In an unexpected turn of events, Vitalik Buterin has suggested the use of the Bitcoin Cash (BCH) blockchain as a data layer where transaction verification takes place. In essence, all ETH transactions would be settled and verified on the BCH blockchain, and confirmation will be sent back to Ethereum. This according to a post from Buterin on Ethereum Research, July 13, 2019.
The Suggestions and Public Reaction
Crypto Twitter exploded when Vitalik suggested the use of the BCH chain as a data layer for Ethereum. Most of the reactions were negative, and many thought he was just fooling around.
Buterin suggested this as a short term fix for Ethereum scalability until ETH 2.0 is implemented. He believes that BCH could increase current throughput four-fold due to their scaling solution via big blocks. Ethereum already has the required mechanisms to verify BCH blocks on-chain, which further strengthens his argument.
He further notes that this isn’t perfect because BCH’s block time is 10 minutes, but with zero confirmation live and Avalanche pre-consensus on the horizon, it is arguably the perfect chain to act as a data layer without adding significantly to the cost of transacting.
Bitcoin Cash has been in the bad books for most of the crypto community. Despite the crypto being easy to use, cheap, and fast, the hate for BCH mostly stems from Roger Ver’s public outbursts and attempts to malign Bitcoin (BTC). There’s no doubt Roger means well, but the way he talks about BTC and it’s supporters has not sat well with the majority.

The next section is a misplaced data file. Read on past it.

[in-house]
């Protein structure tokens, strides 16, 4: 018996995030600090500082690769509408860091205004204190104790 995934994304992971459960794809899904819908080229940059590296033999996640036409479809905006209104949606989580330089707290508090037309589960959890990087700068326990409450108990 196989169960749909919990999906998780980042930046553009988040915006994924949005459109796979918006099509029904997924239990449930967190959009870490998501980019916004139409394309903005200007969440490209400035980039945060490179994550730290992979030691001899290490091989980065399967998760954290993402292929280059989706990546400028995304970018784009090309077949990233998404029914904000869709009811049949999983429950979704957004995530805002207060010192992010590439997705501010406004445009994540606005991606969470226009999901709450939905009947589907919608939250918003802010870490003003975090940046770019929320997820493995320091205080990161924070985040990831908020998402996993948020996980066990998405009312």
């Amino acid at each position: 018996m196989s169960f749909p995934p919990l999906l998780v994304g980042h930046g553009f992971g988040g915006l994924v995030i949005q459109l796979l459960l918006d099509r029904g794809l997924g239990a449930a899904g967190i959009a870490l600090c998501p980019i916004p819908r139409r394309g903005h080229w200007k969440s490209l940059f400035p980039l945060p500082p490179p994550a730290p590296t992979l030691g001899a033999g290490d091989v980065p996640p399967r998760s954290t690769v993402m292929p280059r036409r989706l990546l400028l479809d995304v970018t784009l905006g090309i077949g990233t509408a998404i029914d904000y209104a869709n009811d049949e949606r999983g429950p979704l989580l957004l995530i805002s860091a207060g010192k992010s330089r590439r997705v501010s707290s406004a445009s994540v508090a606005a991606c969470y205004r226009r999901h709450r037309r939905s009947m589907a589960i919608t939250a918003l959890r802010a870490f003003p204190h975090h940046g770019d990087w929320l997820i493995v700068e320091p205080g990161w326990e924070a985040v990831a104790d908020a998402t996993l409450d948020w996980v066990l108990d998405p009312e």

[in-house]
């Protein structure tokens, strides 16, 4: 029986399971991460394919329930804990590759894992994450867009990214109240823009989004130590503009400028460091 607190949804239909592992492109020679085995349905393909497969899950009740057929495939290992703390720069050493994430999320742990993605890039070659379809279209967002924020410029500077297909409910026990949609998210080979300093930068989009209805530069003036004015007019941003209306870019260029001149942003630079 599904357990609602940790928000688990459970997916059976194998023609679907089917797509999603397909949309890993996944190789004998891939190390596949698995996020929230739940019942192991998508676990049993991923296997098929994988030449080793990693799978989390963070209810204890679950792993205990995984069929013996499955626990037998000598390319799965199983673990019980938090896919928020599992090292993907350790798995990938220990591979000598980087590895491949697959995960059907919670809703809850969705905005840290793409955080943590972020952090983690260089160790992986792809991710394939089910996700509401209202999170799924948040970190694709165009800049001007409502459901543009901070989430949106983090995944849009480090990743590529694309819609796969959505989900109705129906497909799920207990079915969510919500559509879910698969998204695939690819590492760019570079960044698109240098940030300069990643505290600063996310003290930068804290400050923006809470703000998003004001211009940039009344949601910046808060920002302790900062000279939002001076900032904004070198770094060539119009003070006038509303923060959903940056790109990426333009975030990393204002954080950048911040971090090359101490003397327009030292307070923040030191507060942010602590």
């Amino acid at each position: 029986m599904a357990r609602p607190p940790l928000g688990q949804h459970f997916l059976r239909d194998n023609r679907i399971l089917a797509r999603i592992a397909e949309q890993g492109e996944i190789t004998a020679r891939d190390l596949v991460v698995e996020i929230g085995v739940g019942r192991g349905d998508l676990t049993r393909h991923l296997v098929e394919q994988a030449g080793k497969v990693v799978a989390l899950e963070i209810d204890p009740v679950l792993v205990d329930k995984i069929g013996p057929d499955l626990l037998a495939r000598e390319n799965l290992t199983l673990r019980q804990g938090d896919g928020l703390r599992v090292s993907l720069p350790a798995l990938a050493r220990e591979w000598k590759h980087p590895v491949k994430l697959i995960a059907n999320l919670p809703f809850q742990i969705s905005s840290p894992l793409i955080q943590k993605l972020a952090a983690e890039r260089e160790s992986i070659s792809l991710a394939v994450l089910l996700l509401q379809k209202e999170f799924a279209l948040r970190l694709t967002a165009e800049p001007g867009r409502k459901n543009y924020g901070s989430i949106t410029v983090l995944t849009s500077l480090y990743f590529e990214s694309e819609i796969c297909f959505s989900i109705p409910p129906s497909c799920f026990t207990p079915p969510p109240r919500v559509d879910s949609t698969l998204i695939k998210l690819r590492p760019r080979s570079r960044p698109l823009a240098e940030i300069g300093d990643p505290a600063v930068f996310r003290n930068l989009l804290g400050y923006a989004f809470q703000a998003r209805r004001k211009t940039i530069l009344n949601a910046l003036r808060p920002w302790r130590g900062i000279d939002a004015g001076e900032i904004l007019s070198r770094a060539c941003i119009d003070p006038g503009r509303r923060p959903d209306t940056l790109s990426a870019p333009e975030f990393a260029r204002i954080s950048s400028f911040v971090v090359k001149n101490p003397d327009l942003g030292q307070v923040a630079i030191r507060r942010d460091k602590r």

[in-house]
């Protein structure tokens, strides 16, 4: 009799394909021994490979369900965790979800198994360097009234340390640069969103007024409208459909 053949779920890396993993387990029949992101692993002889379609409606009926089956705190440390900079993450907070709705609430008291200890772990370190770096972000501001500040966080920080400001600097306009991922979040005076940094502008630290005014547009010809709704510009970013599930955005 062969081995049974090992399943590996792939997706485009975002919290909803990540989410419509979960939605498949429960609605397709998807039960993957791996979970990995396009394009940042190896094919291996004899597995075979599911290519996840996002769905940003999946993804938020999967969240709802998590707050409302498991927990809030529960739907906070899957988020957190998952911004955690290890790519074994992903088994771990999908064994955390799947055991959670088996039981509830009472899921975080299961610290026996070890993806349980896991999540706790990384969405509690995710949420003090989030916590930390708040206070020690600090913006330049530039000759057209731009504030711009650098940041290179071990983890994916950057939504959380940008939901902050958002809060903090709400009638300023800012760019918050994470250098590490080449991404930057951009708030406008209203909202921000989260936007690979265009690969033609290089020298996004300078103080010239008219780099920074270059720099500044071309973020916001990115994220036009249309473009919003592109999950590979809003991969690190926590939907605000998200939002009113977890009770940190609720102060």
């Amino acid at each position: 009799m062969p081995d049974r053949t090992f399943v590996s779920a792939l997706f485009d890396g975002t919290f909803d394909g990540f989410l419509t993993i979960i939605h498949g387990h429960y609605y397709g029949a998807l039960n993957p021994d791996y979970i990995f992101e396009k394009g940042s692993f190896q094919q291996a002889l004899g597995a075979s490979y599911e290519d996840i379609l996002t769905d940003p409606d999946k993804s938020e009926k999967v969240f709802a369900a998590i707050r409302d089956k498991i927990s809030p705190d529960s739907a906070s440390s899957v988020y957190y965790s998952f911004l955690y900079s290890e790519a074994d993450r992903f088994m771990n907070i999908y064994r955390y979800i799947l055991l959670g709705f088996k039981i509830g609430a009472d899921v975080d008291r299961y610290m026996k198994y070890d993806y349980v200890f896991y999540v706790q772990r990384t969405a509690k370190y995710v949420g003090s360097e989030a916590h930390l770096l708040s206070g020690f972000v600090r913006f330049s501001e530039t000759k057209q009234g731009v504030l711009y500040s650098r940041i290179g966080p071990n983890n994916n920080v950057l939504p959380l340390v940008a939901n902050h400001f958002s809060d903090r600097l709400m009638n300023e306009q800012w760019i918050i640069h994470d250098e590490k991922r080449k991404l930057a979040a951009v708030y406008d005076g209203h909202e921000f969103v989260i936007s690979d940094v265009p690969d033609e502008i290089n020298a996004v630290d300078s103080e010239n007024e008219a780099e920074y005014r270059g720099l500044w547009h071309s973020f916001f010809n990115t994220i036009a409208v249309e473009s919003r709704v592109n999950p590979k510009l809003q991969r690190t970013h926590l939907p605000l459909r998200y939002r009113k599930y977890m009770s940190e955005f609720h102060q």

On a Reddit AMA, Buterin stated that ETH 2.0 won’t be delayed and depending on the execution environment and set up a users run, throughput on ETH 2.0 can be between 5,000 and 500,000 transactions per second.
Harmony Between Chains
There is a preconceived notion in crypto that different blockchain projects are all competing against each other, completely rejecting the possibility of harmony between different chains. Everyone talks about a future powered by crypto and self-sovereignty but nobody considers going down that route by working together instead of against each other.
Most cryptocurrency enthusiasts are in it for the money; the rest are those who believe in a decentralized future. Arguments, debate, and healthy competition will help make the ecosystem more resilient and foolproof, but constant discord and infighting will just help regulators and lobbies that want to tear mainstream adoption away from the space.